- Food – the Environmental Protection Agency (EPA) estimates that about €700 worth of food is wasted per household in Ireland each year. While food costs continue to be very low relative to average income, it is entirely possible that we are in the closing stages of super-cheap food. This year alone, climate events have resulted in a significant reduction in wheat yields and a surge in wheat futures which have a more direct impact on consumers than prices for corn and soybeans. Across the US, Europe and other parts of the globe, water scarcity is already leading to changing farm production practices. An example is where almond production in the US state of California has been radically reduced in some areas of that state due to acute drought. In sections of the Canadian west, sustained drought has resulted in farmers reducing or even eliminating livestock count. Here in Ireland and across the EU, Common Agriculture Policy (CAP) reforms means that in the coming years, there will be less and less grant provision for intensive farming methods and more money for ‘sustainable’ farming practices that are deemed to be pro-environment. In such a scenario, it is entirely likely that food costs relative to general income will have to increase which will have a direct impact on household budgets and spending habits.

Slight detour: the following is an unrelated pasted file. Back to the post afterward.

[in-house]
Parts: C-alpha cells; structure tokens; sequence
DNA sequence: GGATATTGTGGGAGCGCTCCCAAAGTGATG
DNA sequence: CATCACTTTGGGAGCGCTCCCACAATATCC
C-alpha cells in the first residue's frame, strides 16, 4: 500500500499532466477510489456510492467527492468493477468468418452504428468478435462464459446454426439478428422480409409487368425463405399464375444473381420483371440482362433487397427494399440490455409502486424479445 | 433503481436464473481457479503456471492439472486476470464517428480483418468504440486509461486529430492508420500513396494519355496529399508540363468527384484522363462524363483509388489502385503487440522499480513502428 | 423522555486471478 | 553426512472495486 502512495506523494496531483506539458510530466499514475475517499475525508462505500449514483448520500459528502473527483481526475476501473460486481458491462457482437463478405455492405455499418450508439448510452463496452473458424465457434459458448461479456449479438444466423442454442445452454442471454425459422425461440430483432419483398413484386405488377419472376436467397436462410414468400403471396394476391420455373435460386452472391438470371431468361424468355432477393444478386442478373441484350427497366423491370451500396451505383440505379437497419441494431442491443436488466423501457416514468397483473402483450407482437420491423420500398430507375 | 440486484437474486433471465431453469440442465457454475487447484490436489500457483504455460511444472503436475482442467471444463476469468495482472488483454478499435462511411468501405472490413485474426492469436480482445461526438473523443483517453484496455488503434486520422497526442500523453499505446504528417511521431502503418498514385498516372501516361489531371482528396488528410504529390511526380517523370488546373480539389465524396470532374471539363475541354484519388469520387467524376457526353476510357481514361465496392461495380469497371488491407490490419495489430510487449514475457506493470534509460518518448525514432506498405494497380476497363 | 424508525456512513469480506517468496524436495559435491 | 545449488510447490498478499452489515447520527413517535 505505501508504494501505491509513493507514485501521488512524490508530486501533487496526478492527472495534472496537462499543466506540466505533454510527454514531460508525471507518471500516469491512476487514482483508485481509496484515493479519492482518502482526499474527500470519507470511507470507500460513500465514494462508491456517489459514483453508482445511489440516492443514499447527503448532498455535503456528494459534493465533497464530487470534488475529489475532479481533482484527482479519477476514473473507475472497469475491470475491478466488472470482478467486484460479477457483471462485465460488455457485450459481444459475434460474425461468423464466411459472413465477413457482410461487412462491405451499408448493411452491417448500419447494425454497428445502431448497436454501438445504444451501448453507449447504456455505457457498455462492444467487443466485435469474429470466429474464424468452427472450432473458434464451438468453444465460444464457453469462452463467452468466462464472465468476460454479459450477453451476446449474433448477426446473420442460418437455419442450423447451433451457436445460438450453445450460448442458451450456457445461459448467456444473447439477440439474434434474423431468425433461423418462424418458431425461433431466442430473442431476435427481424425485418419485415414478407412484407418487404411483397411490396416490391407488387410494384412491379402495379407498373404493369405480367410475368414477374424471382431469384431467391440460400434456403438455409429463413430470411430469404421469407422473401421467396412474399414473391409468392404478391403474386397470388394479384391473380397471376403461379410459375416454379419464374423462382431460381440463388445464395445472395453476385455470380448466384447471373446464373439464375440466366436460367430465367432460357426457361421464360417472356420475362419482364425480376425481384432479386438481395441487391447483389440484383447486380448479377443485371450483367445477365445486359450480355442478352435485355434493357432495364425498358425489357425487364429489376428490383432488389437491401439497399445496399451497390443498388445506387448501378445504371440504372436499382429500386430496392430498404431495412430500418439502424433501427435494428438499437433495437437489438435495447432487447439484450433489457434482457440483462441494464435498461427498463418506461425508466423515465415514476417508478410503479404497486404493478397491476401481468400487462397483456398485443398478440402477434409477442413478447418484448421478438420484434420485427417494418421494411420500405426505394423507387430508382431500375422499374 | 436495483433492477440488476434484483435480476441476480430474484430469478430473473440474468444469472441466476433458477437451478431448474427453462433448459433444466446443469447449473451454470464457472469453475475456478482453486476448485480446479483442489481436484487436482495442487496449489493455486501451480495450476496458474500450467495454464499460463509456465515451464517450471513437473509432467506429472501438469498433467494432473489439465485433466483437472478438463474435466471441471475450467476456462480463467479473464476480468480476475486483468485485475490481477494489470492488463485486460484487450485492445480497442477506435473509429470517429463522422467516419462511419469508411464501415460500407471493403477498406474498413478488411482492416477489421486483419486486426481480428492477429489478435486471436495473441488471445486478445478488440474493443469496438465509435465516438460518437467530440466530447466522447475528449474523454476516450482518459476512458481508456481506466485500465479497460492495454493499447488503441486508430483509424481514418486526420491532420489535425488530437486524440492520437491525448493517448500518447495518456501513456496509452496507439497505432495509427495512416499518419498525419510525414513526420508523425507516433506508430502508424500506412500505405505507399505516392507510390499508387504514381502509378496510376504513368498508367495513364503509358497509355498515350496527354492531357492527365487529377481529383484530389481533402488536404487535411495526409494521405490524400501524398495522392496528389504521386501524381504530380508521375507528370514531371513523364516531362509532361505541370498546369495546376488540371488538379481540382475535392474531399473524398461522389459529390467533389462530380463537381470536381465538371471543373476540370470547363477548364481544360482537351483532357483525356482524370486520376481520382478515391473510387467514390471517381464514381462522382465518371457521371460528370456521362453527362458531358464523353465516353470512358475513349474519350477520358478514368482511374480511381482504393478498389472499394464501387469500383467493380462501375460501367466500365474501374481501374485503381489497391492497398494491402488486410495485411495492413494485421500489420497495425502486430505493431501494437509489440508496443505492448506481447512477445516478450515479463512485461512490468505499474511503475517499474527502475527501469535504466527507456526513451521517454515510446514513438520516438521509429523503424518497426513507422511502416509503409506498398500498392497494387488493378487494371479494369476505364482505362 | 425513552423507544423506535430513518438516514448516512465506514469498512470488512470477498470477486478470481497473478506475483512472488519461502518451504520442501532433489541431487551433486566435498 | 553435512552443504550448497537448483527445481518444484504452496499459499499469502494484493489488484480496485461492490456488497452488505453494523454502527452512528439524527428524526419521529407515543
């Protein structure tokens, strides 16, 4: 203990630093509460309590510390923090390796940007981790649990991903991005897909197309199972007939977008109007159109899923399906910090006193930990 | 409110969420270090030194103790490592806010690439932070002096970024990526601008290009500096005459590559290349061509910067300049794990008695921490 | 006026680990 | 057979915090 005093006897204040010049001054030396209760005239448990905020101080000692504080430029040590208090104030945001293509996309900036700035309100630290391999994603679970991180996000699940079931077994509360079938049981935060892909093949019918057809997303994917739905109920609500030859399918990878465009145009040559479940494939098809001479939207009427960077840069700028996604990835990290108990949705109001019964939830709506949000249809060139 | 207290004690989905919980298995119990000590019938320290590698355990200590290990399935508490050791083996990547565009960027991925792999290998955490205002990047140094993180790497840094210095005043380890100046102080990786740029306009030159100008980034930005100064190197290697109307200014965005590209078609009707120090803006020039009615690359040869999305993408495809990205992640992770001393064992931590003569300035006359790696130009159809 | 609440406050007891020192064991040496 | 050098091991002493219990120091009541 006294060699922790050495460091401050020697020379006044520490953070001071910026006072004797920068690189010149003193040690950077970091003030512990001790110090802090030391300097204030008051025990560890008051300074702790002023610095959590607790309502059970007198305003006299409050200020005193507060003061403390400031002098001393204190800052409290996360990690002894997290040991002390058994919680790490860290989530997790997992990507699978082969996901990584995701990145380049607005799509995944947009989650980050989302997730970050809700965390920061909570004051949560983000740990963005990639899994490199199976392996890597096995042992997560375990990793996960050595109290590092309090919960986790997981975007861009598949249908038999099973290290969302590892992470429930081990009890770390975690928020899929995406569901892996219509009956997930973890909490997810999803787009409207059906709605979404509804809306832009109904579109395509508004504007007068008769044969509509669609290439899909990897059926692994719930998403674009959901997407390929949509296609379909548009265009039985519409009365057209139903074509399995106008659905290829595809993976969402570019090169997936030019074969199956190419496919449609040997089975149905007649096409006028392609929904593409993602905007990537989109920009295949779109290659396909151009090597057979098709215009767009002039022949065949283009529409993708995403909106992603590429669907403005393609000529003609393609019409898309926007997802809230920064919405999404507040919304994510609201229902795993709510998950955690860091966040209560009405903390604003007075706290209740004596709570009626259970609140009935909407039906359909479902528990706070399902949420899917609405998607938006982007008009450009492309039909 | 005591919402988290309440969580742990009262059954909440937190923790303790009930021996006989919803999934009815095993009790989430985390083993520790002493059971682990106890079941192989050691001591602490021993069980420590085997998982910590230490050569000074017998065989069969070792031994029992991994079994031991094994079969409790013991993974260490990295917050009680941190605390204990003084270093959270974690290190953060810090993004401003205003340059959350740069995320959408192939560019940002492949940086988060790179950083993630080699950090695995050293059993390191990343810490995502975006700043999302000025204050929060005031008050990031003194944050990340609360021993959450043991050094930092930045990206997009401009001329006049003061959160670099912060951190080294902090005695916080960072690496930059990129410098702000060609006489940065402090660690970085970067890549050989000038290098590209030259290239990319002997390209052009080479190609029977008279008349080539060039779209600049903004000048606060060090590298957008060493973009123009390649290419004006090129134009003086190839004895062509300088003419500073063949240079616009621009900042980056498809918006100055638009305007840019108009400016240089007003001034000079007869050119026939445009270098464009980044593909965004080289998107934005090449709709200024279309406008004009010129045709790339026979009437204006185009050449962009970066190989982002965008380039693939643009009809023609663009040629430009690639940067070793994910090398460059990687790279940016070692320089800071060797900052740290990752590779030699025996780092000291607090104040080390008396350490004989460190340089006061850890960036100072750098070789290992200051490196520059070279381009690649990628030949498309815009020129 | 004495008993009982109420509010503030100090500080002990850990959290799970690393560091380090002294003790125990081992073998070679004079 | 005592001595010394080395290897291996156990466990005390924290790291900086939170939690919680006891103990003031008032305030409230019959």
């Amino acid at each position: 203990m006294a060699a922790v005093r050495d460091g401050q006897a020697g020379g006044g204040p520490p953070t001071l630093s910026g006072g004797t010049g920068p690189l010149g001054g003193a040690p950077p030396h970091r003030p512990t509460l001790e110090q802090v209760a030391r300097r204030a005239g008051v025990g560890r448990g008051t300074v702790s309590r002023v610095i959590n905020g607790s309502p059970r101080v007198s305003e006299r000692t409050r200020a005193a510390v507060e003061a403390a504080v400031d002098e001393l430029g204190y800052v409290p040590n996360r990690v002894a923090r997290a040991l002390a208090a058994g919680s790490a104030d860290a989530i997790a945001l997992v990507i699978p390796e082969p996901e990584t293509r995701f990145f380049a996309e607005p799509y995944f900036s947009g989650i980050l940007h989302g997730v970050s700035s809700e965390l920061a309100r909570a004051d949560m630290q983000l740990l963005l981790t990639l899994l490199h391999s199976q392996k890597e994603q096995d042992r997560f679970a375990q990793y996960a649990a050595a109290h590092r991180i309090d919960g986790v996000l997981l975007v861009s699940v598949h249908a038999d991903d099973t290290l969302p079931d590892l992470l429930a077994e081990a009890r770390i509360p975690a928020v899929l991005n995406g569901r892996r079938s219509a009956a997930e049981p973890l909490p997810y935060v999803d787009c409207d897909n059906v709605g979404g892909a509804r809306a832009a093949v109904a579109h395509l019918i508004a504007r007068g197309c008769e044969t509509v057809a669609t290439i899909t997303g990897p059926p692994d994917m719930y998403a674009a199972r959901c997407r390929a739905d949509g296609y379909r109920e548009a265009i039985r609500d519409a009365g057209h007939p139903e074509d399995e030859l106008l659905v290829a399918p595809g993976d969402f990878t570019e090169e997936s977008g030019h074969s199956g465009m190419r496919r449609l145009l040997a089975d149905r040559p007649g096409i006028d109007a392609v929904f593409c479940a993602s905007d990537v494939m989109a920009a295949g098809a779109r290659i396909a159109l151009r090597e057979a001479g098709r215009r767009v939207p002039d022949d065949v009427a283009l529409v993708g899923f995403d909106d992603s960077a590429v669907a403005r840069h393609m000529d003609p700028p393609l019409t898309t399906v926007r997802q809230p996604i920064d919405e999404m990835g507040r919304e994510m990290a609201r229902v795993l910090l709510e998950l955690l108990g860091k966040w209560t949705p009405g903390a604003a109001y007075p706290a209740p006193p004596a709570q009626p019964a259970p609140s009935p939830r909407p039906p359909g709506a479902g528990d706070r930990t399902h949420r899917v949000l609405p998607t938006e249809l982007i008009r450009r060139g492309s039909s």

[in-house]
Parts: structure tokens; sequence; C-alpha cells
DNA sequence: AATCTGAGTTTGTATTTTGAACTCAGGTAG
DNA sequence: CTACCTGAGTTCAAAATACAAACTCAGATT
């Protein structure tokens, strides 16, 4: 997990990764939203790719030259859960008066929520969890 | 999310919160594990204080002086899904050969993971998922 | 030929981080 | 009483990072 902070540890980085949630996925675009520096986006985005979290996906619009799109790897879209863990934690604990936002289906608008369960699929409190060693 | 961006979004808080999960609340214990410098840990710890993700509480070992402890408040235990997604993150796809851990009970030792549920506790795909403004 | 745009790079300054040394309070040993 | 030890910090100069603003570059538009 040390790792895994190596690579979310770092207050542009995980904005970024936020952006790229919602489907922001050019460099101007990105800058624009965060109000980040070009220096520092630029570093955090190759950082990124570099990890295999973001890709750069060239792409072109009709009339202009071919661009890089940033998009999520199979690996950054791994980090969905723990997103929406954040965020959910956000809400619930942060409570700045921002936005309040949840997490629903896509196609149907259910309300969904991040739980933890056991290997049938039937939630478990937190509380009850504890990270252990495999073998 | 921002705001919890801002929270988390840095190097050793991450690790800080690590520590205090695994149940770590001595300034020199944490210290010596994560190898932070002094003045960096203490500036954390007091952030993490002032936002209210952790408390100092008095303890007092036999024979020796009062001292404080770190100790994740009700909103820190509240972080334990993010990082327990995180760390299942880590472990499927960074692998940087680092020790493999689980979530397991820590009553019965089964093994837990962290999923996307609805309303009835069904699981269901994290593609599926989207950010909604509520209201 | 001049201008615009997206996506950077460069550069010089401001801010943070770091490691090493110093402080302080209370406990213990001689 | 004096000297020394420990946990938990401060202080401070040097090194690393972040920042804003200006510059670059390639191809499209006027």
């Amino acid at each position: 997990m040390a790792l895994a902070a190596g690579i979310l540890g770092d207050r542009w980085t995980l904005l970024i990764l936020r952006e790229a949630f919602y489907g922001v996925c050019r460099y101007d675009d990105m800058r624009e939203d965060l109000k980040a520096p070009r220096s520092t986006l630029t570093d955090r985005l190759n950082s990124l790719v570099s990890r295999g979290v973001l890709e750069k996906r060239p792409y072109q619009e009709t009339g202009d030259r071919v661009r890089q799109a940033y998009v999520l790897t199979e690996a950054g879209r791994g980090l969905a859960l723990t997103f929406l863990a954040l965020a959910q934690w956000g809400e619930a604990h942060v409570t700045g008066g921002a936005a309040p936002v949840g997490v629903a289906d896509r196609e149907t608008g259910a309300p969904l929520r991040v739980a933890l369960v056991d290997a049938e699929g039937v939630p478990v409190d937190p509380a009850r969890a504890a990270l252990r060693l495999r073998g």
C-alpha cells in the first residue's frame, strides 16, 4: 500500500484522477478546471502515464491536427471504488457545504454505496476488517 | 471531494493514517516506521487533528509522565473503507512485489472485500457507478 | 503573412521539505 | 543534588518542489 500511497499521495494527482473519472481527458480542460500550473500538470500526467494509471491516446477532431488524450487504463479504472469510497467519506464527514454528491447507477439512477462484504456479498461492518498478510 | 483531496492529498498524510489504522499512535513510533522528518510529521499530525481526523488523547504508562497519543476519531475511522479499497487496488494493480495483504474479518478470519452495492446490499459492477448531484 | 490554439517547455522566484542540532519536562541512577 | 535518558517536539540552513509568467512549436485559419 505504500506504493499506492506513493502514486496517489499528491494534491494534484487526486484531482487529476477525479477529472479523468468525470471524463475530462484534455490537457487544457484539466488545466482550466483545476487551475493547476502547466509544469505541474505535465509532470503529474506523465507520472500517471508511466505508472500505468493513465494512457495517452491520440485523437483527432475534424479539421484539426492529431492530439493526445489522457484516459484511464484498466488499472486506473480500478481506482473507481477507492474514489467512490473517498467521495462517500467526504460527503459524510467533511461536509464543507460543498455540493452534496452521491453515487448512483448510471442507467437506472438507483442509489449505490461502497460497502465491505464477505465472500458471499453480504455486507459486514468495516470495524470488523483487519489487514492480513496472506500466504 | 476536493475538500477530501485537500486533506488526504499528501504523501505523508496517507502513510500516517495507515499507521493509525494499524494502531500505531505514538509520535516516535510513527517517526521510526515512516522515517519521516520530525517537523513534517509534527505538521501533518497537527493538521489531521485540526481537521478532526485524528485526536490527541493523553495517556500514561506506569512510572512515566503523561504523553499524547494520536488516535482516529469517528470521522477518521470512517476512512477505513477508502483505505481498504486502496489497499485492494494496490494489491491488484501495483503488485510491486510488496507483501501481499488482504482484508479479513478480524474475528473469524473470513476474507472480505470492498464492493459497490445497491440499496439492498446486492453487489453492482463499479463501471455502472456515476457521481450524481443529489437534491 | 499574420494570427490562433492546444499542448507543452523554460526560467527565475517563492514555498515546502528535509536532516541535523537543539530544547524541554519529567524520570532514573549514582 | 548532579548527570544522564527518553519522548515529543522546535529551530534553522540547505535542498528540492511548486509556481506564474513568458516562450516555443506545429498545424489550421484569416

- Income – working from home aligns with environmental causes. After all, do we really need to commute five-days-a-week to the office? For those using a car, most employees say no! But there are some emerging trends that some employers may be inclined to scale income based on employees in or out-of-office frequency. If this becomes the norm, some employees may see a wage cut. However, this may not be all bad news. While their gross income may be reduced, the impact of the cut may be mitigated by reductions in driving, parking and eating out (lunch) costs. Of course, this will all depend on the level of wage reduction and the frequency, and methods of commuting. Perhaps in the future, employers and employees may receive greater tax-relief for working from home as a means of reducing their overall carbon footprint which would help further reduce the final impact of any wage cut.
In life, there is nothing more permanent than change. With extreme climate events occurring more frequently, it means that each one of us needs to consider the possible challenges to our financial wellbeing now and in the future. Doing so can ensure we can plan and become more resilient to weather the challenges.
Frank Conway is founder of MoneyWhizz